6 Quantiles Quantiles are a generic name for positions in the distribution of a quantitative variable. For example, percentiles divide a distribution into 100 equal sized parts. Quartiles. which divide a distribution into four equal sized parts are a common statistical tool. The first quartile, Q 1, is the location that separates the smallest quarter of the data from the rest. This is also known as the 25th percentile. The third quartile, Q 3, is the location that separates the top quarter of the data and is also known as the 75th percentile. The median is the second quartile. Different authors and statistical software packages have different definitions of quantiles. The definition I prefer is that a value x is a p quantile of a sample if the proportion of observations less than or equal to x is at least p and if the proportion of observations greater than or equal to x is at least 1 p. Statistics 371, Fall Boxplots In a simple boxplot, a box extending from the first to third quartiles represents the middle half of the data. The box is divided at the median, and whiskers extend from each end to the maximum and minimum. It is common to draw more sophisticated boxplots in which the whiskers extend to the most extreme observations within upper and lower fences and individual observations outside these fences are labeled with individual points as potential outliers. The most common rule defining the fences are that they are 1.5 IQR below the first quartile and 1.5 IQR above the third quartile. Statistics 371, Fall Comparing the mean and the median The mean and median of a symmetric distribution are the same. The median is more resistant to outliers than the mean. For example, the mean and median of the numbers 1, 2, 3 are 2, but for the data set 1, 2, 30, the median is still 2, but the mean is 11, far away from each observation. The median can be a better measure of a typical value than the mean especially for strongly skewed variables. If a variable is skewed to the right, the mean will typically be larger than the median. The opposite is true if the variable is skewed to the left. Example: > mean(mileshome) [1] > median(mileshome) [1] Statistics 371, Fall Number Summary The minimum, first quartile, median, third quartile, and maximum are called the five-number summary of a quantitative variable. The interquartile range (IQR) is the difference between the third and first quartiles. IQR = Q 3 Q 1 The range is the difference between the maximum and the minimum. Graphical displays of five-number summaries are called boxplots. Example: > fivenum(milescssc) [1] Statistics 371, Fall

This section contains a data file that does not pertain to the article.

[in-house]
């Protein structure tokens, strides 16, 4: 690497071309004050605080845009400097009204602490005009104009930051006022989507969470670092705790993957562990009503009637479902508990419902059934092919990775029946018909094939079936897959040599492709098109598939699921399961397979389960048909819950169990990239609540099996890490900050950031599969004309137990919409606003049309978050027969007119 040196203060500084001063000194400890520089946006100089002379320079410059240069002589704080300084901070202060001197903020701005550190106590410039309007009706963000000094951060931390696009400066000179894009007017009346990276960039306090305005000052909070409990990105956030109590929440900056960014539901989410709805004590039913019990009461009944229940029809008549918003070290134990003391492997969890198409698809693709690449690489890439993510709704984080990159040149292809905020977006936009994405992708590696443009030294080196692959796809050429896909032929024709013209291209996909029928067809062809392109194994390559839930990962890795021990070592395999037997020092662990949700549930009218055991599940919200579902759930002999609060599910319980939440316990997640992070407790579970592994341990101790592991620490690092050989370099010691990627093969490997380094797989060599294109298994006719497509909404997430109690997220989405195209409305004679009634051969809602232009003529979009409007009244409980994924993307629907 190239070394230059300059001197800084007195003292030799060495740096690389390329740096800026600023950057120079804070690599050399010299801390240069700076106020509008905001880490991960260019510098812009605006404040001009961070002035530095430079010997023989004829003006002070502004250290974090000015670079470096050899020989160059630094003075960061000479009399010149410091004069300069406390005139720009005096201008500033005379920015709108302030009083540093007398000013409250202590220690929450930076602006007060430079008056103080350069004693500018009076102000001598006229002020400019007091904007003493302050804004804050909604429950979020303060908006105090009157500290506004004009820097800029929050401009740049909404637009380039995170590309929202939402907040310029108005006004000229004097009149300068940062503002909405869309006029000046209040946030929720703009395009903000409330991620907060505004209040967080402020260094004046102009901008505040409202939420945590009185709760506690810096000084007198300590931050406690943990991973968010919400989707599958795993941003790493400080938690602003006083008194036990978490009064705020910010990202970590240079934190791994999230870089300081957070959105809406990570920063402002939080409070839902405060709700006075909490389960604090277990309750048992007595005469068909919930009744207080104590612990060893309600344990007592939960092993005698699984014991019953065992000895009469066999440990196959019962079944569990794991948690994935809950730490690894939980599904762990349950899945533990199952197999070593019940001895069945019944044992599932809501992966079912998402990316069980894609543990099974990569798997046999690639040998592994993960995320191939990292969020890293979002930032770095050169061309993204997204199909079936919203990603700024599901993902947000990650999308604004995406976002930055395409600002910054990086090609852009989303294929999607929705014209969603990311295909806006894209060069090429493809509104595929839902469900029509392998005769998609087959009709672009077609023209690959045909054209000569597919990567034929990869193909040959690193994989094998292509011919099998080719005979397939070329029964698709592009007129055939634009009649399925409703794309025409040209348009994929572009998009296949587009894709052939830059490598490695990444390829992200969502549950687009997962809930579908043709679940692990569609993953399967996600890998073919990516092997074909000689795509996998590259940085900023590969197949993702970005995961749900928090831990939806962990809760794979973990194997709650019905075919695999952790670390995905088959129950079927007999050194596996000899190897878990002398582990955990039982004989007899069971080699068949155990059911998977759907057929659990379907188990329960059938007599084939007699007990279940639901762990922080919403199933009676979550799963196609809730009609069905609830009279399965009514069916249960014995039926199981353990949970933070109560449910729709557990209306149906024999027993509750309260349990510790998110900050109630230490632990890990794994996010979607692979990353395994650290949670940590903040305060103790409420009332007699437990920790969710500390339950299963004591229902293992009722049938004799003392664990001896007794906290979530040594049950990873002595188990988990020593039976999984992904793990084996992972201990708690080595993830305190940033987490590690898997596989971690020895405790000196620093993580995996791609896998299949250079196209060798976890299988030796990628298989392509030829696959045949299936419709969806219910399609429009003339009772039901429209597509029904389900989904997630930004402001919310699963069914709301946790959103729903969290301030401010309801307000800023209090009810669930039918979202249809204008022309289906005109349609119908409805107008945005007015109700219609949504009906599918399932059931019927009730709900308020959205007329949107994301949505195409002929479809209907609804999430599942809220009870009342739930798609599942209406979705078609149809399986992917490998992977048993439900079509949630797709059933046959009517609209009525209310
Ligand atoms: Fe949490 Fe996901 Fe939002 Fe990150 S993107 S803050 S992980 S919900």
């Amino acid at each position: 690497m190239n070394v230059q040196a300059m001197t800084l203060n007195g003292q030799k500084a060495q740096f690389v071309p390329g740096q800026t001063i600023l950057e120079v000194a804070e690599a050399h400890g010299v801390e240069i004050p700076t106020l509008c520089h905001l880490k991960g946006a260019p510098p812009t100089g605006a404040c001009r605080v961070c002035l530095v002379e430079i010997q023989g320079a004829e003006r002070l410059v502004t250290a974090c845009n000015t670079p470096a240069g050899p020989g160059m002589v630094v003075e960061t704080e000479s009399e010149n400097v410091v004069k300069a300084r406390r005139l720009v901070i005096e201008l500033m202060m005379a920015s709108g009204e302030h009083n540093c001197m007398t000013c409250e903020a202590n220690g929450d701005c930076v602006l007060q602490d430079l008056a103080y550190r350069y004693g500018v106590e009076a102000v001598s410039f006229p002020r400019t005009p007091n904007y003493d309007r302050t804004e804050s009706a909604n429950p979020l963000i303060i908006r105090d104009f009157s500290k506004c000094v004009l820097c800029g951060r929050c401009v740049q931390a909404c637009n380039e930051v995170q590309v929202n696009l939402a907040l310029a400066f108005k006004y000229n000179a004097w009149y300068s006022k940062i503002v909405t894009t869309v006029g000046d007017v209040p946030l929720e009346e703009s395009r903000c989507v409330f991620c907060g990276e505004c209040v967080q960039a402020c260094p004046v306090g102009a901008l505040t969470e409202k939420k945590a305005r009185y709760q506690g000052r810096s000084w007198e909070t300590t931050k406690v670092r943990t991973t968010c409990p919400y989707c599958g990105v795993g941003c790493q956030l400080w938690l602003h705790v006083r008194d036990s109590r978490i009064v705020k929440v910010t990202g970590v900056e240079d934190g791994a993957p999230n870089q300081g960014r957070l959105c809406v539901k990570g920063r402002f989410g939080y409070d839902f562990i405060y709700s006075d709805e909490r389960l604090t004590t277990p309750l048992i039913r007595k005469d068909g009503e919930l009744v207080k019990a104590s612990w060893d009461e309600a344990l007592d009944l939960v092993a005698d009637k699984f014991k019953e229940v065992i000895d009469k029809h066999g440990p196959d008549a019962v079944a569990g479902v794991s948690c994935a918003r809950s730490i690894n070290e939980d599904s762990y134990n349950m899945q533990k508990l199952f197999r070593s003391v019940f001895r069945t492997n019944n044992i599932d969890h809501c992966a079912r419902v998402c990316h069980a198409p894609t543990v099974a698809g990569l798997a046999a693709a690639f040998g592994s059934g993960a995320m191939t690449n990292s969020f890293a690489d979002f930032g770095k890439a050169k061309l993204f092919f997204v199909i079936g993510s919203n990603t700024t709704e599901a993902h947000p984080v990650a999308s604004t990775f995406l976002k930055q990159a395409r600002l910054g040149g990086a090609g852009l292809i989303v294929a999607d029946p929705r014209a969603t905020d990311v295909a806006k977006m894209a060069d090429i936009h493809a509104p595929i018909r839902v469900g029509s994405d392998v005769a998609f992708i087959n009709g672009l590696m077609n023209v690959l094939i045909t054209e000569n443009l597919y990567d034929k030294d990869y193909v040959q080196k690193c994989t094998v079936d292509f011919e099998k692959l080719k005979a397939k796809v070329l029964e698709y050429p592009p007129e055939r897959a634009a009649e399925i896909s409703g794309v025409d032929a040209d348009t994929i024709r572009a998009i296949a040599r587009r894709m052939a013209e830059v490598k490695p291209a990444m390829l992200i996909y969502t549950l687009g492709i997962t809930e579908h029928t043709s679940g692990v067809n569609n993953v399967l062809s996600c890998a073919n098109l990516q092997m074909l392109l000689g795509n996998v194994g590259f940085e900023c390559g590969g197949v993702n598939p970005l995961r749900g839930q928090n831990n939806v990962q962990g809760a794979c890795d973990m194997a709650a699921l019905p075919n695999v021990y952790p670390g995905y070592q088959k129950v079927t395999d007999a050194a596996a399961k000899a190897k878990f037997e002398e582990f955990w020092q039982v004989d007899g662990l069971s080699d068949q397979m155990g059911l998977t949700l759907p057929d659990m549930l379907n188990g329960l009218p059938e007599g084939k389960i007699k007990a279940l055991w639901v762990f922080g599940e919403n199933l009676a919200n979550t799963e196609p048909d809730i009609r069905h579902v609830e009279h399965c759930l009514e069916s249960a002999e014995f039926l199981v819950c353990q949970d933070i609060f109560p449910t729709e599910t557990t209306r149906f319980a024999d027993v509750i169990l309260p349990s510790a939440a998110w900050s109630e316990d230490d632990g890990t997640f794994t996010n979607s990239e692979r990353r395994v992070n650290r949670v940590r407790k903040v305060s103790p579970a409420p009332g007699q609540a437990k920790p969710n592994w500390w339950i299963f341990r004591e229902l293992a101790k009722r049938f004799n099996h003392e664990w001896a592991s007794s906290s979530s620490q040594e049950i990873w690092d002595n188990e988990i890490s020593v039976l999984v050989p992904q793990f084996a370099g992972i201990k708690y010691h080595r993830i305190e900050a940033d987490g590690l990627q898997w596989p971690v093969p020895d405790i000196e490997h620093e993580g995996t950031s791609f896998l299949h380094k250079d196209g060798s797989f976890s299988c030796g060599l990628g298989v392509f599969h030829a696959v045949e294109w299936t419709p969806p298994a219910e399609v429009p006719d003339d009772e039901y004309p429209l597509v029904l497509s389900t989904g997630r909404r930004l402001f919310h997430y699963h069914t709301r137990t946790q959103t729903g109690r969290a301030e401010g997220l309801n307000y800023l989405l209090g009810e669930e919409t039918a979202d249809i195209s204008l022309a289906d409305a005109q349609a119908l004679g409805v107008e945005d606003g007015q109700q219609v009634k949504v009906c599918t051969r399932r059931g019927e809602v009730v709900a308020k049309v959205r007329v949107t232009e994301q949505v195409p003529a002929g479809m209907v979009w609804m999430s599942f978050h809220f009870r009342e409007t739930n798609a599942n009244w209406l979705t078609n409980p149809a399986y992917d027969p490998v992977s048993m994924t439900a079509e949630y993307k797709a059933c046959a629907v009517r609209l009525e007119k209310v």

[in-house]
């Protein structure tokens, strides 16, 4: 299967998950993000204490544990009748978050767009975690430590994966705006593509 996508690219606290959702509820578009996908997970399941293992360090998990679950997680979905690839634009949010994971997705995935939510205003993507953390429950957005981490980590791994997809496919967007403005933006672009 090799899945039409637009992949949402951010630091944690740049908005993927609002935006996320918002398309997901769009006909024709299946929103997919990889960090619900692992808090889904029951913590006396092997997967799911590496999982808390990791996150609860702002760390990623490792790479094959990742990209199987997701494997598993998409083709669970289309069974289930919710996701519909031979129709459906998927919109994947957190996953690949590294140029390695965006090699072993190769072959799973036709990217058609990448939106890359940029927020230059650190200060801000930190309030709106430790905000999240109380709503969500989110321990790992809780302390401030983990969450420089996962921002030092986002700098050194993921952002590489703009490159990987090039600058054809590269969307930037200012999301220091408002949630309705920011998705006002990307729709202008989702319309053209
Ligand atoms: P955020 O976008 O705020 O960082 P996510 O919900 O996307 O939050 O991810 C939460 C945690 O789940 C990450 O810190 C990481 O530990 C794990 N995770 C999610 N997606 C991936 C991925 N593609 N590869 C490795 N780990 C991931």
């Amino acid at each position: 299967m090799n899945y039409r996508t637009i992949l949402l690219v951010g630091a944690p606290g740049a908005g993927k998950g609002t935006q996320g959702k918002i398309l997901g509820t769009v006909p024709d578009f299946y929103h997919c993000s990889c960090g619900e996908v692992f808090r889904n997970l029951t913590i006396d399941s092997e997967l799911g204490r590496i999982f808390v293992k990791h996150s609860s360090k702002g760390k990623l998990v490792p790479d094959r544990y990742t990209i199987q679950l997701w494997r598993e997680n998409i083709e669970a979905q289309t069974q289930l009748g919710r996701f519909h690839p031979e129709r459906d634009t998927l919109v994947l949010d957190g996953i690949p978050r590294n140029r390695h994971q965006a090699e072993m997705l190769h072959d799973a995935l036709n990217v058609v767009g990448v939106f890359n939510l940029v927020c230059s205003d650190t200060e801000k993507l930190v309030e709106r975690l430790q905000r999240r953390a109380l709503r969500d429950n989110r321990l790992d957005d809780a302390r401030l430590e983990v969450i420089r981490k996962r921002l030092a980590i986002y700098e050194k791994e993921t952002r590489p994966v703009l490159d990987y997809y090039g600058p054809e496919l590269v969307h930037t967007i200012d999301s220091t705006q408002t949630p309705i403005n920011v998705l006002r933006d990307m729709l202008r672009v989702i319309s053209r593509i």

7 Boxplot of Miles from CSSC > boxplot(milescssc) Boxplot of Hours of Sleep > boxplot(sleep) Measures of Dispersion The standard deviation or SD is the most common statistical measure of dispersion. A deviation from the mean is the signed distance of an observation from the mean. deviation = value of observation mean Observations greater than the mean have positive deviations while those less than the mean have negative deviations. The standard deviation is a special type of average deviation n (y i ȳ) 2 i=1 s = n 1 This is almost the square root of the mean squared deviation from the mean. Statistics 371, Fall Statistics 371, Fall Side-by-side boxplot of height versus sex > boxplot(split(height, Sex)) Female Male Statistics 371, Fall Statistics 371, Fall

8 The Empirical Rule For many variables (especially those that are nearly symmetric and bell-shaped), the following empirical rule is often a very good approximation. About 68% of the observations are within 1 SD of the mean. About 95% of the observations are within 2 SDs of the mean. Nearly all observations are within 3 SDs of the mean. Example: > m = mean(sleep) > s = sd(sleep) > m [1] > s [1] > sum(abs(sleep - m) < s)/length(sleep) [1] > sum(abs(sleep - m) < 2 * s)/length(sleep) [1] > sum(abs(sleep - m) < 3 * s)/length(sleep) [1] 1 Statistics 371, Fall Measures of Dispersion Statisticians use n 1 instead of n in the denominator for a technical mathematical reason of historical, if not practical, importance. The standard deviation can often be interpreted as the size of a typical deviation from the mean. Samples and Populations The previous techniques are useful for describing a data set, or a sample of data. It is often of interest to generalize findings from a sample to a larger group that statisticians call a population. This generalization is called statistical inference. Statistical inference is often concerned with using statistics, characteristics that can be calculated from sample data, to estimate parameters, characteristics of populations. Examples: p = population proportion, ˆp = sample proportion µ = population mean, ȳ = sample mean σ = population standard deviation, s = sample standard deviation Statistics 371, Fall Statistics 371, Fall